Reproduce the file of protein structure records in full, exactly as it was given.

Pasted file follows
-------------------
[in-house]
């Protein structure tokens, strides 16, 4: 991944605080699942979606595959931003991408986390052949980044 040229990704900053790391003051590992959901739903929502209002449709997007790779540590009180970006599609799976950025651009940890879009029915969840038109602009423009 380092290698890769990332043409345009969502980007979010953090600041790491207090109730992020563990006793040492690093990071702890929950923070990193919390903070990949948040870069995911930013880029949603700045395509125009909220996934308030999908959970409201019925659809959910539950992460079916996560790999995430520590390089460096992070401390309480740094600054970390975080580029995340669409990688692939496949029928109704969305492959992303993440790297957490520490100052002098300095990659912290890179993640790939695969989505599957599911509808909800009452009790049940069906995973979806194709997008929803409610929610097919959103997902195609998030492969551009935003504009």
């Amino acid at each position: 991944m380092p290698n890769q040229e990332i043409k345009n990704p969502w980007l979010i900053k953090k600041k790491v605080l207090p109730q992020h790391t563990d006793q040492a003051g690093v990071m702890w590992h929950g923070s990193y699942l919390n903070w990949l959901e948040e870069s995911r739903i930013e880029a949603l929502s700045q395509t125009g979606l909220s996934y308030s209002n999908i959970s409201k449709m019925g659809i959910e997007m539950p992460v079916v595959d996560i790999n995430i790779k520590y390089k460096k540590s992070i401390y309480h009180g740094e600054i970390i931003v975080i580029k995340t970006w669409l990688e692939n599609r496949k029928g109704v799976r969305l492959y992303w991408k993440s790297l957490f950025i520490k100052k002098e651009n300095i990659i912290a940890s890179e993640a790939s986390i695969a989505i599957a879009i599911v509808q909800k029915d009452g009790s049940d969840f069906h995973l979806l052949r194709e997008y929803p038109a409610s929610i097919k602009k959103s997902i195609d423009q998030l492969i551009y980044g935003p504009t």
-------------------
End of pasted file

[in-house]
């Protein structure tokens, strides 16, 4: 991944605080699942979606595959931003991408986390052949980044 040229990704900053790391003051590992959901739903929502209002449709997007790779540590009180970006599609799976950025651009940890879009029915969840038109602009423009 380092290698890769990332043409345009969502980007979010953090600041790491207090109730992020563990006793040492690093990071702890929950923070990193919390903070990949948040870069995911930013880029949603700045395509125009909220996934308030999908959970409201019925659809959910539950992460079916996560790999995430520590390089460096992070401390309480740094600054970390975080580029995340669409990688692939496949029928109704969305492959992303993440790297957490520490100052002098300095990659912290890179993640790939695969989505599957599911509808909800009452009790049940069906995973979806194709997008929803409610929610097919959103997902195609998030492969551009935003504009």
């Amino acid at each position: 991944m380092p290698n890769q040229e990332i043409k345009n990704p969502w980007l979010i900053k953090k600041k790491v605080l207090p109730q992020h790391t563990d006793q040492a003051g690093v990071m702890w590992h929950g923070s990193y699942l919390n903070w990949l959901e948040e870069s995911r739903i930013e880029a949603l929502s700045q395509t125009g979606l909220s996934y308030s209002n999908i959970s409201k449709m019925g659809i959910e997007m539950p992460v079916v595959d996560i790999n995430i790779k520590y390089k460096k540590s992070i401390y309480h009180g740094e600054i970390i931003v975080i580029k995340t970006w669409l990688e692939n599609r496949k029928g109704v799976r969305l492959y992303w991408k993440s790297l957490f950025i520490k100052k002098e651009n300095i990659i912290a940890s890179e993640a790939s986390i695969a989505i599957a879009i599911v509808q909800k029915d009452g009790s049940d969840f069906h995973l979806l052949r194709e997008y929803p038109a409610s929610i097919k602009k959103s997902i195609d423009q998030l492969i551009y980044g935003p504009t």